Divorce Law in Connecticut
How to Find a Connecticut Divorce Attorney
Although Connecticut has one of the lowest divorce rates in the country, it doesn’t feel like it if you’re the one going through it. However, if you are considering divorce, you are certainly not alone.
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- Thousands of Connecticut residents go through divorce each year.
- You have friends and family who love you (Probably more than you realize.)
- Qualified therapists provide emotional support and guidance during and after divorce.
- Qualified divorce attorneys provide legal guidance and support during divorce.
If you are considering divorce or looking for a Connecticut divorce attorney, this article is for you. We’ll review:
- Connecticut specific divorce law requirements;
- What you need to know about divorce; and
- Whether it’s in your best interest to hire a Connecticut divorce lawyer and, if so, how to find one and how to prepare to work with him or her.
Connecticut Divorce Law Specifics
This section nutshells the basics of Connecticut divorce law.
- There are residency requirements for filing for divorce in Connecticut.
- Divorce may be filed based upon either “no-fault” or “fault” grounds.
- Connecticut uses the terms, “plaintiff” to refer to the spouse who initially filed the divorce papers and “defendant” for the other spouse.
- In Connecticut, divorce papers are filed in the Superior Court.
- In some cases, alimony is available.
- In Connecticut property distribution will be based upon what’s “equitable” (i.e. fair) and child support will be based upon the Income Shares Model.
What You Need to Know About Divorce in Connecticut
It’s natural to fear being alone. Many people enter divorce with the desire to get support, keep legal fees to a minimum, reduce stress, and protect their future as well as their children’s future.
Here’s a guide to accomplish all those things.
- Know that you’re not alone and take advantage of the support of friends, family, a trained therapist, and a qualified divorce attorney.
You may not realize it at first, but you can create quite a team around you. There are even support groups for similarly situated people available.
- Hire a divorce lawyer who will cooperate and collaborate with your spouse’s lawyer.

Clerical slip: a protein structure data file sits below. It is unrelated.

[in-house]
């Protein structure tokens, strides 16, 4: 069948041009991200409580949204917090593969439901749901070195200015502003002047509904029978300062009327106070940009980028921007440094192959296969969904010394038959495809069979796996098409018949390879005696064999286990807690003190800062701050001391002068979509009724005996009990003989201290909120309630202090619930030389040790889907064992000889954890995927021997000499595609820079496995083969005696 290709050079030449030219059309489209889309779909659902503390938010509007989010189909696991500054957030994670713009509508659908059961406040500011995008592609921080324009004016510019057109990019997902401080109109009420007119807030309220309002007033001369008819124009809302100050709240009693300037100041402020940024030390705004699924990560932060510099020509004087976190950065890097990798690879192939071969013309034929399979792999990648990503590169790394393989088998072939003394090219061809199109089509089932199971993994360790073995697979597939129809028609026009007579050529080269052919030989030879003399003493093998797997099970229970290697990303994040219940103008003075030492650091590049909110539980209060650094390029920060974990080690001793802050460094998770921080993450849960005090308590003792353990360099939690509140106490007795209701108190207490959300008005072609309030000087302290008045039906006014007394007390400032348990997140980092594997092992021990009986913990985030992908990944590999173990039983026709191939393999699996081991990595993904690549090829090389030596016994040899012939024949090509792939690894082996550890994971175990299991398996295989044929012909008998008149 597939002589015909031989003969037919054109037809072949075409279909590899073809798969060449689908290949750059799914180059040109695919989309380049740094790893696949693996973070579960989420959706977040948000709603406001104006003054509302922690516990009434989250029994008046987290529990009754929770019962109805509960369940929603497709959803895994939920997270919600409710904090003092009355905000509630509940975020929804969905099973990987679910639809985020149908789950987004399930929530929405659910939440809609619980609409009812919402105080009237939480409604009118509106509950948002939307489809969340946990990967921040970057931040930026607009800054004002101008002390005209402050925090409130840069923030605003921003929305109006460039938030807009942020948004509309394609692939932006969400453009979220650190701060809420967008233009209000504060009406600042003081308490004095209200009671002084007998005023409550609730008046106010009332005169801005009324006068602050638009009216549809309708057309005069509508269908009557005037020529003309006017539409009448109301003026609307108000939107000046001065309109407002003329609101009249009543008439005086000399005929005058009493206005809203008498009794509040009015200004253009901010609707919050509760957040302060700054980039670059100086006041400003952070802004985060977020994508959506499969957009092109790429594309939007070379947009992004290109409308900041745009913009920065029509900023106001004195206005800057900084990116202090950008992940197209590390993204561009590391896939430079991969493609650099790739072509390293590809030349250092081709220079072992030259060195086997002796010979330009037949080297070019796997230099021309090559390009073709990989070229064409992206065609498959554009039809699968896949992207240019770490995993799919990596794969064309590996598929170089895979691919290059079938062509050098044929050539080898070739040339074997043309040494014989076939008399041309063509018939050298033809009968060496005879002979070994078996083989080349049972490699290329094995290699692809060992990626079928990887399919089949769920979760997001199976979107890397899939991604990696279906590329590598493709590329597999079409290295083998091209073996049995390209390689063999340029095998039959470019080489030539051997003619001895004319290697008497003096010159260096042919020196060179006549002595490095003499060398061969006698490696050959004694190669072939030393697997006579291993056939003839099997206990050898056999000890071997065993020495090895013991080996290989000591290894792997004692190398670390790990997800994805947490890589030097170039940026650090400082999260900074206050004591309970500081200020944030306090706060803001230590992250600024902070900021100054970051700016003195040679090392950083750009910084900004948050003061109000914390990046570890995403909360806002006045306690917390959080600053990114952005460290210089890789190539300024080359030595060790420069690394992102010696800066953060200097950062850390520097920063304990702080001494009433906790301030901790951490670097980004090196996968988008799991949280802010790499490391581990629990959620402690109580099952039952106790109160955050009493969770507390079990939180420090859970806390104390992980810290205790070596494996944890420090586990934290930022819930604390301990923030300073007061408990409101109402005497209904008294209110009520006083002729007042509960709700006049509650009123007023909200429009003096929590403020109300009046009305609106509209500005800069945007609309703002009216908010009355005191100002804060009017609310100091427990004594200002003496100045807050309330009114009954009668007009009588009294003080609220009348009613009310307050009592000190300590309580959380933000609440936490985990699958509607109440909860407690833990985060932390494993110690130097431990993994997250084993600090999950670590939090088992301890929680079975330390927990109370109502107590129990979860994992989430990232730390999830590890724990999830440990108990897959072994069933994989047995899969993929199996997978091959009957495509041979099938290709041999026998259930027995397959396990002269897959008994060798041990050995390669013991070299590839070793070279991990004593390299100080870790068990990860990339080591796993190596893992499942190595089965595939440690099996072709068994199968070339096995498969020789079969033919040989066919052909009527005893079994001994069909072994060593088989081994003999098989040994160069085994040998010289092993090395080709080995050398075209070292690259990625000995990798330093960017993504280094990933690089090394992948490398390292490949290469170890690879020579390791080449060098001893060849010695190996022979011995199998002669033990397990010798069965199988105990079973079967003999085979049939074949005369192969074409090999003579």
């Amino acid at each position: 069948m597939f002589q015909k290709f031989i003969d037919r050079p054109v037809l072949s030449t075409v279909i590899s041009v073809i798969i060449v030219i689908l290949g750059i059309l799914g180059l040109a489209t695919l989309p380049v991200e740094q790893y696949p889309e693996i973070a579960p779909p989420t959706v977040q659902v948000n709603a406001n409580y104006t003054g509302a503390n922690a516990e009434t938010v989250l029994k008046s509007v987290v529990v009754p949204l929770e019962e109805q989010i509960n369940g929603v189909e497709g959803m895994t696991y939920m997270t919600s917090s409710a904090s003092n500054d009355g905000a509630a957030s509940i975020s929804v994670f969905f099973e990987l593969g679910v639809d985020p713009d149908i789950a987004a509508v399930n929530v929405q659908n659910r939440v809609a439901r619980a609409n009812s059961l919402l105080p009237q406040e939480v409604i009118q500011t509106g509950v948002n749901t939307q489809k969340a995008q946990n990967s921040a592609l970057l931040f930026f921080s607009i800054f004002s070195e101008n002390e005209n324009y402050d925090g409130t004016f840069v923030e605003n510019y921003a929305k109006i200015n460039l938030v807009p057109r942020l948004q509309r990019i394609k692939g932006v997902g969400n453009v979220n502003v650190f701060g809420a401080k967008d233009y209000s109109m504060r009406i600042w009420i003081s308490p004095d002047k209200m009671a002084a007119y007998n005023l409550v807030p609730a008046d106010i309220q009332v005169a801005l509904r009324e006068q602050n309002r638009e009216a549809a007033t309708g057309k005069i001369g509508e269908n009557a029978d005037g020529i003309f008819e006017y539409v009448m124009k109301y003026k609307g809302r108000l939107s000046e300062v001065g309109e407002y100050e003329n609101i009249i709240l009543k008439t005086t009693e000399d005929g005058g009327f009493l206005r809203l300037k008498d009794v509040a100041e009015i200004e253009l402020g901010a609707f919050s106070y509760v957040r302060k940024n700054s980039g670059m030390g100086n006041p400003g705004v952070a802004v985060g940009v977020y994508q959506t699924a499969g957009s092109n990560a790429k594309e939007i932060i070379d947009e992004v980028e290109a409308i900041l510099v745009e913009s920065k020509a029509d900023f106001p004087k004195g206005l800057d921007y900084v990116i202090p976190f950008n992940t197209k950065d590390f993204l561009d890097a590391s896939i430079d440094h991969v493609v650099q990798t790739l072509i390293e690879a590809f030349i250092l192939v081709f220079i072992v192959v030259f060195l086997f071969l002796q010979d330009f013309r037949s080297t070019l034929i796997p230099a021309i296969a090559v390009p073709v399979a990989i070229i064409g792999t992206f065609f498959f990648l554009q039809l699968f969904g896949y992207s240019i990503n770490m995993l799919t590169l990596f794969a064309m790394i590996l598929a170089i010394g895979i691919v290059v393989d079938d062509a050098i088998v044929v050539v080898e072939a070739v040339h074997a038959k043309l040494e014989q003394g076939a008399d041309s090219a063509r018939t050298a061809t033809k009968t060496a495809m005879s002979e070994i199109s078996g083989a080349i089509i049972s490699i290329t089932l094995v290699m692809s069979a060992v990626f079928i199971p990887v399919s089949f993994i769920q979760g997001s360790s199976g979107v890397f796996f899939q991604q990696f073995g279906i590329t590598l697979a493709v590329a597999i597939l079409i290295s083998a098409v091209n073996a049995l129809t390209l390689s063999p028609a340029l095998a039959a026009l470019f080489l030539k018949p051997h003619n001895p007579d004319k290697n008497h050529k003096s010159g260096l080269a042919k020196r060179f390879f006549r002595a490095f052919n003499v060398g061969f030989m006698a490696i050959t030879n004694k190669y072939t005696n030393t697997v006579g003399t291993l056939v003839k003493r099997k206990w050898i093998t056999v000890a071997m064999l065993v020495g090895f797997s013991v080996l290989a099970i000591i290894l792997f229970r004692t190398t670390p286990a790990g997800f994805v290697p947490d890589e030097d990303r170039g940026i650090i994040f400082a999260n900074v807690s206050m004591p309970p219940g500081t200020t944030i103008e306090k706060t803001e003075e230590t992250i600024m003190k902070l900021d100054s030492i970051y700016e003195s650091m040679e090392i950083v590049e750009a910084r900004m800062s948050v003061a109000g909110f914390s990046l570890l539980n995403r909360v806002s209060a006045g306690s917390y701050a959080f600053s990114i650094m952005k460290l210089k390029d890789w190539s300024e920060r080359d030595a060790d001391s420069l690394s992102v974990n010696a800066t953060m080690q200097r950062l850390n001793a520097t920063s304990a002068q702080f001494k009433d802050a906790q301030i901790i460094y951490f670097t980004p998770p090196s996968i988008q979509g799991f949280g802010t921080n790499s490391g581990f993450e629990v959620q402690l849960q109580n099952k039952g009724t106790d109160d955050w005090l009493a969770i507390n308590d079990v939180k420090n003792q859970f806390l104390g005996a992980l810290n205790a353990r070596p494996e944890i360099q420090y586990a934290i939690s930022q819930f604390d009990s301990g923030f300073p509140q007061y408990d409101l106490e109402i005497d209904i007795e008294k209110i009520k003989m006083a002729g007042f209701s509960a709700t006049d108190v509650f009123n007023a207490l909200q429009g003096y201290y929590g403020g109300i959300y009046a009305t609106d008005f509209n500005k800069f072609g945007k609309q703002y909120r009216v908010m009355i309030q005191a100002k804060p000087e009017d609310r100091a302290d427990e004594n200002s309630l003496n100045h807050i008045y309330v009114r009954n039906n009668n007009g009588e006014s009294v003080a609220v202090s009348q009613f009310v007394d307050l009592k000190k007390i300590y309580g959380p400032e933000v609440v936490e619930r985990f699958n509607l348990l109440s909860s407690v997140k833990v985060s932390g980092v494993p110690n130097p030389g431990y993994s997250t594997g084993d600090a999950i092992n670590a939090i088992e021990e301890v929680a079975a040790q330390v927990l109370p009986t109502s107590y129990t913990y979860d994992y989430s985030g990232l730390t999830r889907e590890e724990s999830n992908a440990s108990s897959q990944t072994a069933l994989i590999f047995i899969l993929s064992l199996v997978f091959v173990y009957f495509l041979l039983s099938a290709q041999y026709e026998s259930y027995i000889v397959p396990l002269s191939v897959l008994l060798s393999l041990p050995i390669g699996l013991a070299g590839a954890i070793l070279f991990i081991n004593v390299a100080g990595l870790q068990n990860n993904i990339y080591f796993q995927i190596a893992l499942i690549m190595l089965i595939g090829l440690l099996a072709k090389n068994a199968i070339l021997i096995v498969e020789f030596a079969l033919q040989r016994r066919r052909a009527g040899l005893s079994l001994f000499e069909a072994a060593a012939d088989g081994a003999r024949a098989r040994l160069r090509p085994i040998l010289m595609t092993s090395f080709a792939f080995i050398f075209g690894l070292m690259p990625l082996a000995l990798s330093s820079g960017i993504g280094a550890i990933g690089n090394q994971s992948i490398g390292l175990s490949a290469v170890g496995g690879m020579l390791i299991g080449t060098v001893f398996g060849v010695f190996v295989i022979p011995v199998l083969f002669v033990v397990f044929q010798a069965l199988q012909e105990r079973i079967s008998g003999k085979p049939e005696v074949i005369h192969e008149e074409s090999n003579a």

- Cooperate and collaborate. Let these two words be the foundation for all divorce-related decision-making.
- In divorce, no spouse gets all of what he or she wants. Know that you will absolutely have to compromise.
Is it in Your Best Interests to Work with a Connecticut Divorce Lawyer?
Yes. Divorce is not a legal path to walk alone. If you waive any marital rights, they are waived forever.
Even Connecticut attorneys, who go through divorce, hire their own divorce lawyers. They realize that they don’t know everything about divorce law and that they are not objective about their family situation.
How to Find and Select a Connecticut Divorce Attorney
Google makes it easy to find a list of lawyers. Just enter “How to Find a Connecticut Divorce Attorney” into your search engine.
Once you’ve found several Connecticut attorneys, who focus their practice on family law and divorce law, then narrow down your list.
- Always ask whatever questions you have about legal fees and court costs, the process, what to expect, communications, and timing.
- Ask how the attorneys approach the process. Are they willing to work cooperatively? Or will they instigate fighting and push you into court?
- Select the attorney with whom you are most comfortable.
How to Prepare to Work with Your Divorce Attorney
When you’re getting ready to work with your divorce lawyer, following these tips will help you to move forward.
- Determine whether reconciliation efforts have been exhausted.
- Consult with a therapist or psychologist, who specializes in helping people going through divorce.
- Make a list of questions and concerns to address with your divorce attorney.
- Collect information that your attorney has requested or suggested may be helpful.
- Draft a list of current and expected future expenses, income, liabilities, and assets.
- Make a “wish list” (e.g. finances, living arrangements, and child related matters) of what you want to happen in the divorce. Prioritize the list.
Connecticut is one of the few truly progressive states in that it legalized gay marriage as of November 12, 2008; therefore, Connecticut divorce laws apply to both hetero and homosexual marriages alike.
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